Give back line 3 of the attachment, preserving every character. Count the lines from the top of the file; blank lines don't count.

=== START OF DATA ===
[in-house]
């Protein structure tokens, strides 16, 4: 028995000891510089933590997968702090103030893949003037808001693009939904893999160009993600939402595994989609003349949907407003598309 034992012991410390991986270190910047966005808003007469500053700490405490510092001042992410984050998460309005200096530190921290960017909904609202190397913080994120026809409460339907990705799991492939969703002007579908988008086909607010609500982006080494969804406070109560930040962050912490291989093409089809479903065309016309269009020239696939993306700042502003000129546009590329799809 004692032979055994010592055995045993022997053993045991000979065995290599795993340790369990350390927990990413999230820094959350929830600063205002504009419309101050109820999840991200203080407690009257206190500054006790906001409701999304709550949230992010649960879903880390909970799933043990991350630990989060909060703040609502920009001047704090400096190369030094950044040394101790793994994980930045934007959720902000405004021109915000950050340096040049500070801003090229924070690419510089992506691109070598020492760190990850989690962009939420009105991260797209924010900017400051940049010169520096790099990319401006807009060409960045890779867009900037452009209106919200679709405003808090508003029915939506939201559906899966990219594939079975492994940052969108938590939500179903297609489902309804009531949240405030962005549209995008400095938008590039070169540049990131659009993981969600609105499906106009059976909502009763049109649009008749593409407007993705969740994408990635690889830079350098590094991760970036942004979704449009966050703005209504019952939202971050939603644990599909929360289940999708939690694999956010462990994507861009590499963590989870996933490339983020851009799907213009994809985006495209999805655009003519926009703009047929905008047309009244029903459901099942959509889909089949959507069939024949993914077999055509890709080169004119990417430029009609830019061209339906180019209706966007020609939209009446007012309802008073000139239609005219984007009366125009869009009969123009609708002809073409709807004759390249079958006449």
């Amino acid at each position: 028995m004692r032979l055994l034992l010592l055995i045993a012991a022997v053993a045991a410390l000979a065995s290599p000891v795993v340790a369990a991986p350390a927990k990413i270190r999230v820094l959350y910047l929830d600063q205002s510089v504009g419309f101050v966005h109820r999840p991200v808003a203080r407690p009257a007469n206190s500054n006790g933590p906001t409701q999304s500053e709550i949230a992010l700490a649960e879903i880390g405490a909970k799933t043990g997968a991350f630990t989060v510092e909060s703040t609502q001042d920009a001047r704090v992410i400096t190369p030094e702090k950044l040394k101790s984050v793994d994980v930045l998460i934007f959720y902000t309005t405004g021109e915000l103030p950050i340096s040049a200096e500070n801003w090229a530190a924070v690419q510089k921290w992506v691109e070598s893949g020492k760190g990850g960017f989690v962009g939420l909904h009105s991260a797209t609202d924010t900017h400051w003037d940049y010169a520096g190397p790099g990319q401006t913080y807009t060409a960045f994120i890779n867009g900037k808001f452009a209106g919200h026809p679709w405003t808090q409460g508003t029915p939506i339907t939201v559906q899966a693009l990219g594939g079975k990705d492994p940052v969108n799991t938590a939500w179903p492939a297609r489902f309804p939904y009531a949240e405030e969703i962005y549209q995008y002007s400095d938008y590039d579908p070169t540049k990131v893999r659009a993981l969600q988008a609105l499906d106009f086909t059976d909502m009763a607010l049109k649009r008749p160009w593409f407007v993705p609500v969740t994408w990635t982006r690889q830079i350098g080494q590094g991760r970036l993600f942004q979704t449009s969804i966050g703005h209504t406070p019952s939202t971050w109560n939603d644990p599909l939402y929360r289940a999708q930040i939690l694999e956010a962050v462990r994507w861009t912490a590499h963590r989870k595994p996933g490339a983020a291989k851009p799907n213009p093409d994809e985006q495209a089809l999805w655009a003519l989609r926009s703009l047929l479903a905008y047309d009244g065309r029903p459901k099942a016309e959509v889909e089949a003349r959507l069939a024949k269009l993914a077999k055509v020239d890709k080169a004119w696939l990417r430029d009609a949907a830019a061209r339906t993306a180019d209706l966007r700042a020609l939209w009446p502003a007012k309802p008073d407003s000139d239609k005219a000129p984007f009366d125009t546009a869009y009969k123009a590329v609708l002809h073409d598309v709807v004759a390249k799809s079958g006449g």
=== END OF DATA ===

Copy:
């Amino acid at each position: 028995m004692r032979l055994l034992l010592l055995i045993a012991a022997v053993a045991a410390l000979a065995s290599p000891v795993v340790a369990a991986p350390a927990k990413i270190r999230v820094l959350y910047l929830d600063q205002s510089v504009g419309f101050v966005h109820r999840p991200v808003a203080r407690p009257a007469n206190s500054n006790g933590p906001t409701q999304s500053e709550i949230a992010l700490a649960e879903i880390g405490a909970k799933t043990g997968a991350f630990t989060v510092e909060s703040t609502q001042d920009a001047r704090v992410i400096t190369p030094e702090k950044l040394k101790s984050v793994d994980v930045l998460i934007f959720y902000t309005t405004g021109e915000l103030p950050i340096s040049a200096e500070n801003w090229a530190a924070v690419q510089k921290w992506v691109e070598s893949g020492k760190g990850g960017f989690v962009g939420l909904h009105s991260a797209t609202d924010t900017h400051w003037d940049y010169a520096g190397p790099g990319q401006t913080y807009t060409a960045f994120i890779n867009g900037k808001f452009a209106g919200h026809p679709w405003t808090q409460g508003t029915p939506i339907t939201v559906q899966a693009l990219g594939g079975k990705d492994p940052v969108n799991t938590a939500w179903p492939a297609r489902f309804p939904y009531a949240e405030e969703i962005y549209q995008y002007s400095d938008y590039d579908p070169t540049k990131v893999r659009a993981l969600q988008a609105l499906d106009f086909t059976d909502m009763a607010l049109k649009r008749p160009w593409f407007v993705p609500v969740t994408w990635t982006r690889q830079i350098g080494q590094g991760r970036l993600f942004q979704t449009s969804i966050g703005h209504t406070p019952s939202t971050w109560n939603d644990p599909l939402y929360r289940a999708q930040i939690l694999e956010a962050v462990r994507w861009t912490a590499h963590r989870k595994p996933g490339a983020a291989k851009p799907n213009p093409d994809e985006q495209a089809l999805w655009a003519l989609r926009s703009l047929l479903a905008y047309d009244g065309r029903p459901k099942a016309e959509v889909e089949a003349r959507l069939a024949k269009l993914a077999k055509v020239d890709k080169a004119w696939l990417r430029d009609a949907a830019a061209r339906t993306a180019d209706l966007r700042a020609l939209w009446p502003a007012k309802p008073d407003s000139d239609k005219a000129p984007f009366d125009t546009a869009y009969k123009a590329v609708l002809h073409d598309v709807v004759a390249k799809s079958g006449g």